• Perhaps.

      • Irenaeus

        No, Karen. People like you artificially care about “kids you can see” mostly because of the guilt you feel over the millions of unborn innocents who are slaughtered on the altar of convenience with your consent. Legalized abortion represents one of the most perverse forms of idolatry in our modern age.

        • And you know all this about me how?

          • Irenaeus

            The same way you “know” all about James Dobson, Pat Robertson, etal…linking these men with Westboro Church – really??? Again, your hypocrisy is almost suffocating.

          • I didn’t link these Evangelicals. They did when they made their statements.

          • Irenaeus

            You have far more in common with Westboro than do those men. Like Westboro cultists, you are wildly irrational and very narrow-minded in your thinking.

  • Well said, Karen! Too often the contrast between Christ and “Christians” is shockingly clear. I hate it when people misrepresent him.

    • Thanks Glenn. Not all agree, as you can see, but that’s okay. They are at least challenged enough to think about their positions.

    • Denise

      Misrepresent him? Jesus said nearly the same thing:

      Luke 13 (NIV)
      Now there were some present at that time who told
      Jesus about the Galileans whose blood Pilate had mixed with their
      sacrifices. 2 Jesus answered, “Do you think that these Galileans were
      worse sinners than all the other Galileans because they suffered this
      way? 3 I tell you, no! But unless you repent, you too will all perish. 4
      Or those eighteen who died when the tower in Siloam fell on them—do you
      think they were more guilty than all the others living in Jerusalem? 5 I
      tell you, no! But unless you repent, you too will all perish.”

  • Jo Hilder

    Why are we legislating our children pray for our protection from evil, when we, their parents and communities, refuse to lay aside the exact means by which that evil is perpetuated?

  • Beautiful! thank you.

  • Tim

    Karen, thanks for reminding me to pray my daily pharisaical prayer, “God, I thank you that I am not like other men.” It’s a whole lot easier than focusing my own sins.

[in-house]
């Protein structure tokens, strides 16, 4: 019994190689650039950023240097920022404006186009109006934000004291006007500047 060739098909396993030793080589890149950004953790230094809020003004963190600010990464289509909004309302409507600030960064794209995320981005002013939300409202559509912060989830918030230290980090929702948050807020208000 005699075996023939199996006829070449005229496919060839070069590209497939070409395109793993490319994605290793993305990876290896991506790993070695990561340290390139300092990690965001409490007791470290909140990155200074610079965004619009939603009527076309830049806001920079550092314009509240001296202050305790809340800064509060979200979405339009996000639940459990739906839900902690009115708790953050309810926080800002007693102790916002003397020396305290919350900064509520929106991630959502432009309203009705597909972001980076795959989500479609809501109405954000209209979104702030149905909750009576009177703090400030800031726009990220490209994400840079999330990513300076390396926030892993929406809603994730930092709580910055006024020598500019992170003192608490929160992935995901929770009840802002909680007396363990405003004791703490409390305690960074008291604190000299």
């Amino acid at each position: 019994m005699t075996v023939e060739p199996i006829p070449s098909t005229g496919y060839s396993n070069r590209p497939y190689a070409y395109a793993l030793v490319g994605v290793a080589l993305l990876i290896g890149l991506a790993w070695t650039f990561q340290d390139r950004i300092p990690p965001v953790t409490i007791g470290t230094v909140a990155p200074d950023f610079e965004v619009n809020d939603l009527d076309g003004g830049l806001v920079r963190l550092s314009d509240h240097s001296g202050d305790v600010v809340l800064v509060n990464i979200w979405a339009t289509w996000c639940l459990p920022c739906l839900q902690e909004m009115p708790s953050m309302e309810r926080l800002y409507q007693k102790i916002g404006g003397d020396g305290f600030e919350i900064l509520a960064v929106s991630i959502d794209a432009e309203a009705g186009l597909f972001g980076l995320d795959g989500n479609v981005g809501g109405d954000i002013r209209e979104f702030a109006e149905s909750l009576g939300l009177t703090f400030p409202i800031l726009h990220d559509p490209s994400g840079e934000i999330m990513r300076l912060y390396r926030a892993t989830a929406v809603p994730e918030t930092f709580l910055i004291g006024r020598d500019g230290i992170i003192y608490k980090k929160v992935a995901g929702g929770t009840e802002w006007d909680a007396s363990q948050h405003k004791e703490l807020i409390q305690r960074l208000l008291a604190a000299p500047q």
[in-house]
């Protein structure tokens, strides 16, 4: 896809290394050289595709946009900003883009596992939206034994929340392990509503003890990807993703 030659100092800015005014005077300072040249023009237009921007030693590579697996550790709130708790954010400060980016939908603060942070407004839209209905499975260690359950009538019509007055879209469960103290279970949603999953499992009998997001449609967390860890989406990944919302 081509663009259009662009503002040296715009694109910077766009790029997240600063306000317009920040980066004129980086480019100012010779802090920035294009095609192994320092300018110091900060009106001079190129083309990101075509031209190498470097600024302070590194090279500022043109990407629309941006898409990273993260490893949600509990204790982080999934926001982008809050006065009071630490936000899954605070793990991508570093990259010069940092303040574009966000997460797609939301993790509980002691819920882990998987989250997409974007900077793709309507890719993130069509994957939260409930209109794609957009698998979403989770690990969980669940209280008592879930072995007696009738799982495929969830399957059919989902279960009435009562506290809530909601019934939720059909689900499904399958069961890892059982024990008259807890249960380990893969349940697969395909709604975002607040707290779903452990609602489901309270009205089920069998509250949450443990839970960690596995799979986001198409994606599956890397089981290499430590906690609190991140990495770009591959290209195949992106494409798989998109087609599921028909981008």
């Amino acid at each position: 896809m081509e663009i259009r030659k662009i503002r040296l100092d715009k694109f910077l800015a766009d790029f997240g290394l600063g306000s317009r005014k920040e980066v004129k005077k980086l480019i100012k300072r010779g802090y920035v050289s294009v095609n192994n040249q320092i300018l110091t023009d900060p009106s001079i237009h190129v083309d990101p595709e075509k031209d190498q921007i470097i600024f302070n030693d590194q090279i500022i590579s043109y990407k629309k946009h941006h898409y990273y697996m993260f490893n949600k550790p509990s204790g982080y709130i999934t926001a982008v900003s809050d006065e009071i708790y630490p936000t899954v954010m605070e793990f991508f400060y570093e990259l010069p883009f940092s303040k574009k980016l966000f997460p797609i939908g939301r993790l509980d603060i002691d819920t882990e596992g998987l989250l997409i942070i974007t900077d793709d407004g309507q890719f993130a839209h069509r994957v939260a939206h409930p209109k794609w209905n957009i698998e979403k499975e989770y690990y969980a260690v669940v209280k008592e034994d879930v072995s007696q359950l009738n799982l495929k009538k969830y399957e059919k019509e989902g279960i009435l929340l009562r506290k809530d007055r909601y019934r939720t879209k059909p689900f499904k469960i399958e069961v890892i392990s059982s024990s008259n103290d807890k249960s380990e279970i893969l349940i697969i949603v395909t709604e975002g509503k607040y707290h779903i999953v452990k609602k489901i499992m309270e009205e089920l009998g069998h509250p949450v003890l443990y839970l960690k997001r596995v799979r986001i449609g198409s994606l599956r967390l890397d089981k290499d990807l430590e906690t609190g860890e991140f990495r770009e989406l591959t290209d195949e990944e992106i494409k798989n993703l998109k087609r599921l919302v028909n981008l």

• The truth … well said! Thank You.

    • Thank you for saying so.

      • JR Tomlin

        Articulate and worthwhile. It is horrifying that so much of Christianity has been reduced to nothing by an exercise in hate and attempts to oppress others.

        • Denise

          Hate- that word is thrown around so much now. In the wise words of Inigo
          Montoya: “I do not think that word means what you think it means.” Which is

          “‘Peace, peace,’
          they say, when there is no peace.” (Jeremiah 6:14)


          “Out in the open
          wisdom calls aloud, They dress the wound
          of my people as though it were not serious. she raises her voice in the public
          square; on top of the wall she cries out, at the city gate she makes her speech:
          “How long will you who are simple love your simple ways? How long will mockers
          delight in mockery and fools hate knowledge?” (Proverbs 1:20-ff)

  • Rev. Frank S.

    Thanks for your thoughtful blog post. As a liberal UCC pastor I find I am often painted the same way by folks who have left or never found God’s love in a church. I must be an angry hate filled person who will only preach on what is wrong with people. It is frustrating and sad. The the Christian church which brought light and hope is now viewed as cynical and hate-filled because of a few rich, loud, and powerful evangelicals who seek to conform everyone to their world view. Sadly I think if Jesus were born today he would find a world not much different than the one 2012 years ago. A world where the few have tainted life for many.

    • Yes, Rev. Frank, I think you are probably right about that. We aren’t very different than those portrayed throughout Scriptures. We only have more tools at our disposal to make our messages of hate and intolerance go farther… but then again, those same tools can be used to minister and help as well. May God bless you as you seek to swim upstream.